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Re: dates

skaushik_at_MIT.EDU
Date: Thu Dec 14 1995 - 19:08:46 PST

There is one "slippery slope"  issue concerned with using
the scientific method (i.e. logic and inference) to date Indian
manuscripts. The same very said method can be used to establish
dates for the Vedas (i.e. Sruti) which is supposed to be anadhi.

The traditional argument that I have heard from religious scholars
is that providing dates for Sruti is not in conflict with the notion
of anadhi in the sense that one can say that the dates only refer to
the time when the eternal Vedas were revealed to man. Meaning, a
rishi at such and such a date, through tapas, divinely intuited the
eternal Veda. GTher reason why a particular date was chosen over another
is simply because that particular time was when that portion of the
Vedas was most appropriate for  mankind and hence it was revealed.

Thus, Chandyogya Upanishad  was revealed 900 B.C because in 900 B.C,
the Upanishad was most relevant to the 900 B.C. society. Similarly
the Bhagavad Gita was revealed later because the society did not
need BG till later.

Infact, this argument is used to explain 
away all inconsistencies in the Vedas (from the viewpoint of
conflict with pramaana). For example, if there is something
in the Vedas that conflicts with what we know of science,
then the argument runs as follows: Yes, pramaanam is correct
(as Mani explained in his previous posting), BUT the Sruti
is ALSO correct. Why? There are two reasons: (1) The Sruti is
meant for everyone, the Gods, the animals, mankind and everything
else in the Universe. Thus, from the viewpoint of those who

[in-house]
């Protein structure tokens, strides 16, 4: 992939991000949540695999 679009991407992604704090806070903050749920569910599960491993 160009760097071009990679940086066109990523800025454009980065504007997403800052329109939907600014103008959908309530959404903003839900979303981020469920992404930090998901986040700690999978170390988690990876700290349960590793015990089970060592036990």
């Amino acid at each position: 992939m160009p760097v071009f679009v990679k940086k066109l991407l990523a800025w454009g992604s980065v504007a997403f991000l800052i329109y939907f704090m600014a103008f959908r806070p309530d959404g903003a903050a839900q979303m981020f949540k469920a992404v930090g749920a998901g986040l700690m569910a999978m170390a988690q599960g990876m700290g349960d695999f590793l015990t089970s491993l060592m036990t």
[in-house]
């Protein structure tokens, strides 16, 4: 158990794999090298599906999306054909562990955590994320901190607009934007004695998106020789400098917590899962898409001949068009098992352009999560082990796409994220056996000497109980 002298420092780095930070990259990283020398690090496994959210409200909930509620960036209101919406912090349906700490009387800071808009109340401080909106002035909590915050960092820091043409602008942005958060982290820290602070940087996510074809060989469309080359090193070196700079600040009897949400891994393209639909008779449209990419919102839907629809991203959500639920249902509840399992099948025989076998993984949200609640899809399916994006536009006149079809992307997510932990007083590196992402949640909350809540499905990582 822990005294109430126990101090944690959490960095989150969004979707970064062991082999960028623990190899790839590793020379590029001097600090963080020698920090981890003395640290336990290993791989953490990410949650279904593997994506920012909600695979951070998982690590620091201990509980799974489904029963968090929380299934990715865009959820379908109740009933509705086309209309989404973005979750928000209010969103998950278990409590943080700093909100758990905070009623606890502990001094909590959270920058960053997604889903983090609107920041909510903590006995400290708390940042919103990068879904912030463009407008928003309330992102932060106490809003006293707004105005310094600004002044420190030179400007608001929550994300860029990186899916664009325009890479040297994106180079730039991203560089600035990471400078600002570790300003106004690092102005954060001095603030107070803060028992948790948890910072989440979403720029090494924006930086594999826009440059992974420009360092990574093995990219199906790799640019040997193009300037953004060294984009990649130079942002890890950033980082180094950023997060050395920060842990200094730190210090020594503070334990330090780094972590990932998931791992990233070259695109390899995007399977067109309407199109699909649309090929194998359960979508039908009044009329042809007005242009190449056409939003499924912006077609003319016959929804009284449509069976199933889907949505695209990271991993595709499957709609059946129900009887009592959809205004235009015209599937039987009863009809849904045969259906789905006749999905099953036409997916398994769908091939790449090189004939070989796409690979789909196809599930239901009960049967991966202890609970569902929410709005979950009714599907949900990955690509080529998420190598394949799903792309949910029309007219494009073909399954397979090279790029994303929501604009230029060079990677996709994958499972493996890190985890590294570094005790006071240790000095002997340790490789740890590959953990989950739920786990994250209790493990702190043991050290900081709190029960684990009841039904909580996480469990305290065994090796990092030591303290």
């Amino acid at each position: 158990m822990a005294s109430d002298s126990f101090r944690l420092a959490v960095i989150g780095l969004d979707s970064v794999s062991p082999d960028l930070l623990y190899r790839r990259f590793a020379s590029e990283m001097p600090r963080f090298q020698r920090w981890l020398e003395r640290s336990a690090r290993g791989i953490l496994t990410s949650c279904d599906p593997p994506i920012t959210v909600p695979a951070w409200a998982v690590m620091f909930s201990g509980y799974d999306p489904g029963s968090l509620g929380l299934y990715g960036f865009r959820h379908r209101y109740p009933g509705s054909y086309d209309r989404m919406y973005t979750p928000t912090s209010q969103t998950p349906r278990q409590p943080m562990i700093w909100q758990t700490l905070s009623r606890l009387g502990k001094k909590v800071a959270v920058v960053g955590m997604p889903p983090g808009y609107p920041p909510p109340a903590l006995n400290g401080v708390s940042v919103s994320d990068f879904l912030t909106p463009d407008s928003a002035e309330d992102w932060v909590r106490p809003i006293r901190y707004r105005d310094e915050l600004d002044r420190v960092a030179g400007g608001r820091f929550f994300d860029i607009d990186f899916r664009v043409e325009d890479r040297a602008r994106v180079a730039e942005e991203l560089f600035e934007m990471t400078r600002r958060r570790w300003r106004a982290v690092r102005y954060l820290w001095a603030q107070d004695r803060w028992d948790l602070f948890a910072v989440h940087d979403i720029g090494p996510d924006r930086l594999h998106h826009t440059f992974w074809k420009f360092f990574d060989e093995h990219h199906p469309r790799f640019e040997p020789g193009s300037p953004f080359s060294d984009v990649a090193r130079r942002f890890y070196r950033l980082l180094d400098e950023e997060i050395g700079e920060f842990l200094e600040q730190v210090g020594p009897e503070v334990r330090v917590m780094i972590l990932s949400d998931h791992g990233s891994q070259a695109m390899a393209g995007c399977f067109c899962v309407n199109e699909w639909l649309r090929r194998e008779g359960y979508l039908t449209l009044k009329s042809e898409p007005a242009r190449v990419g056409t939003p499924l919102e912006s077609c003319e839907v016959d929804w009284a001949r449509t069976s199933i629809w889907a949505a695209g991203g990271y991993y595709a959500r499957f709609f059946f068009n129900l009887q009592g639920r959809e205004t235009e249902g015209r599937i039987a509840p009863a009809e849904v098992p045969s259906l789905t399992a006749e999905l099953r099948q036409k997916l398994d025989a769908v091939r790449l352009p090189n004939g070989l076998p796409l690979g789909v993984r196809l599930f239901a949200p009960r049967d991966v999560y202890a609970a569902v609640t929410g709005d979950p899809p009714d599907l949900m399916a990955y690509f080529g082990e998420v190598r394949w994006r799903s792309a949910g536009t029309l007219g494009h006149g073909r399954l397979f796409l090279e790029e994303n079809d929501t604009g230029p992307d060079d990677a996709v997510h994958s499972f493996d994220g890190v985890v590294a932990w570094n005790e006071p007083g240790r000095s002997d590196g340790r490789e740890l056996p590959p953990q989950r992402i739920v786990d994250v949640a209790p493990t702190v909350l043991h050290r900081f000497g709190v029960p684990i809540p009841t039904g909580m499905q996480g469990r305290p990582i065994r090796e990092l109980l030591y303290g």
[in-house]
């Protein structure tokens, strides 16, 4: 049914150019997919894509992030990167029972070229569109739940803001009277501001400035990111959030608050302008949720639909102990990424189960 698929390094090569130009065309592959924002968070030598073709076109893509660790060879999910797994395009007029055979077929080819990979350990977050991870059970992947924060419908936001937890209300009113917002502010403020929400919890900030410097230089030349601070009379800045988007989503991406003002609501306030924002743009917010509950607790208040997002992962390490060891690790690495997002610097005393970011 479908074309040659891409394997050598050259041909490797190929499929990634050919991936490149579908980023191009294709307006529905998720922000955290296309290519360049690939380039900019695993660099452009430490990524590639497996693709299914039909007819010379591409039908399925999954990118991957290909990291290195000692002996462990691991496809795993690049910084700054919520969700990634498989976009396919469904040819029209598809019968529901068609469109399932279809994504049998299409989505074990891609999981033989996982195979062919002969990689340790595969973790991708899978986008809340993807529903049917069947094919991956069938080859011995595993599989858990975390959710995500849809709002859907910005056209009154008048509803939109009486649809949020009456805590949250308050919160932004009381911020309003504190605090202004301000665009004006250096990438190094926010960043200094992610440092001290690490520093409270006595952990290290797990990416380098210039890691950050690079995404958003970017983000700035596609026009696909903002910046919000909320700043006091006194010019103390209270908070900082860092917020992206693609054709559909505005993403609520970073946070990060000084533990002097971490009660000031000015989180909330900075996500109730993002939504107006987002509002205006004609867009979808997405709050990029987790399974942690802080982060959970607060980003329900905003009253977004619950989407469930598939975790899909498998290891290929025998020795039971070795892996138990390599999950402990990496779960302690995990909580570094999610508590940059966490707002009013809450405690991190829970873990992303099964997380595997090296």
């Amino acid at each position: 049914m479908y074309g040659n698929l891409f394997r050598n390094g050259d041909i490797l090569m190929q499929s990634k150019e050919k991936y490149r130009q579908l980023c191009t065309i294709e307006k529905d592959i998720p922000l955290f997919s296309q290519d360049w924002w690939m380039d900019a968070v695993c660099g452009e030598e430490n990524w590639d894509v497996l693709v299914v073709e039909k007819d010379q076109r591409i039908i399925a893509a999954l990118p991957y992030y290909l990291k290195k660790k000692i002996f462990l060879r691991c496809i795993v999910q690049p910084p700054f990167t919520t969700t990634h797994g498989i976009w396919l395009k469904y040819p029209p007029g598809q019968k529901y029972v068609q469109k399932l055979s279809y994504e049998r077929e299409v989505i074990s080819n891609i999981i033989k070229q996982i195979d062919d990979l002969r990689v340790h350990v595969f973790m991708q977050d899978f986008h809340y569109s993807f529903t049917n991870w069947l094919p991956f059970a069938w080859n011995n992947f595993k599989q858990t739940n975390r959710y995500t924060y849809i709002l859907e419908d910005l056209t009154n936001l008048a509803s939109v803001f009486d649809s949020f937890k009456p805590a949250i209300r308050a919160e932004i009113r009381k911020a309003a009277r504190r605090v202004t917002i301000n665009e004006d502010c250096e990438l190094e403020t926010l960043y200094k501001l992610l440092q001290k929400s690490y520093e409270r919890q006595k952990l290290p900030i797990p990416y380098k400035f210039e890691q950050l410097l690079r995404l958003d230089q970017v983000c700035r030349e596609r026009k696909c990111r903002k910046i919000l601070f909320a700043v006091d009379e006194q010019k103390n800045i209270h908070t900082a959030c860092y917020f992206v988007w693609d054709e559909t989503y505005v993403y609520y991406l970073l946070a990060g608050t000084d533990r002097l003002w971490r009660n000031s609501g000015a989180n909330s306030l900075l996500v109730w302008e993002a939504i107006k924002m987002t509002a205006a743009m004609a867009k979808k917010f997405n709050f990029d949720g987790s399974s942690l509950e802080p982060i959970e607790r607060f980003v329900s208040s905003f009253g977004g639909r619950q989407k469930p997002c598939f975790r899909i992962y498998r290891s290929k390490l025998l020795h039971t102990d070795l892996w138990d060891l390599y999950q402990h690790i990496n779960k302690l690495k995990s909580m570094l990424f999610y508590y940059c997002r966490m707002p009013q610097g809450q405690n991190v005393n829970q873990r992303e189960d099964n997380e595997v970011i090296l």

do not have the same power of inference, then it is appropriate
for them (hence the need all the more for a learned acharya),
or  (2) The Sruti is meant for all time and that what is in 
conflict is in conflict only today but need not be in time
past or in time future.

For example, I think it is in the Chandyogya Upanishad (perhpas
it is Brhadaranyaka) where Krishna (referred to as Dwaraka Putra)
is mentioned. How can Krishna be mentioned if Vedas is anadhi?
Western scholars would interpret this as implying that the
C-Upanishad came AFTER the M-Bharata. Our religious tradition
forces us to interpret that the Vedas merely were predicting
the future.

Another common document whose date comes to question is the
Bhagawad Gita.  For example,  based on Western dating
(I say "Western" to contrast it from traditional for convenience)
B-Gita came AFTER M-Bharata -- infact, it is dated at roughly
200-400 B.C. (post Buddha). The reasoning is based on 
the prose style as well as the fact that none of the earlier
lliterature mention the B-G. This is an important tool in
Western dating, namely, the LACK of observance at an earlier
time. Thus, if there is a large body of literature that makes
no mention of a literary document, then it is argued by
Westerners that the document in question post-dates the
earlier work.

The traditional method would say that the Sruti (even if
B-G isn't "strictly" Sruti) was only useful after that date and hence
its mention.

Another important tool in dating is the appearance of documents
or principal characters in the documents in engravings, temples and
other physical structures that can be scientifically dated. Here
the scientific method is on much more solid grounds. Once again, a
traditional interpretation would argue that the document in question
was only relevant at that time and hence appeared then. Hence, there
is no disagreement with pramaanam.  

Thus, by putting hard dates on even Sruti, the scientific method
wishes us to accept that the documents were all NOT anadhi, but had
a defnite origin, both temporally and spatially. The traditional
method doesn't disagree with the scientific method insofar as the
dating, but disagrees in the conclusion. 

Which method does one want to choose? It is here where faith enters.
Those who believe the Sruti to be truly Sruti, then they will argue
against the conclusion that Sruti has a origin. Those who are
skeptical about the Sruti, they will opt for the "Western."

To me, despite my faith, I do find the dates ascribed to Sruti
(which I tend to accept) very troubling. The traditional method hinges
entirely on faith. One's "scientific" education always makes one
nervous if one has to accept something purely by faith -- but here,
I see no other choice. 

sk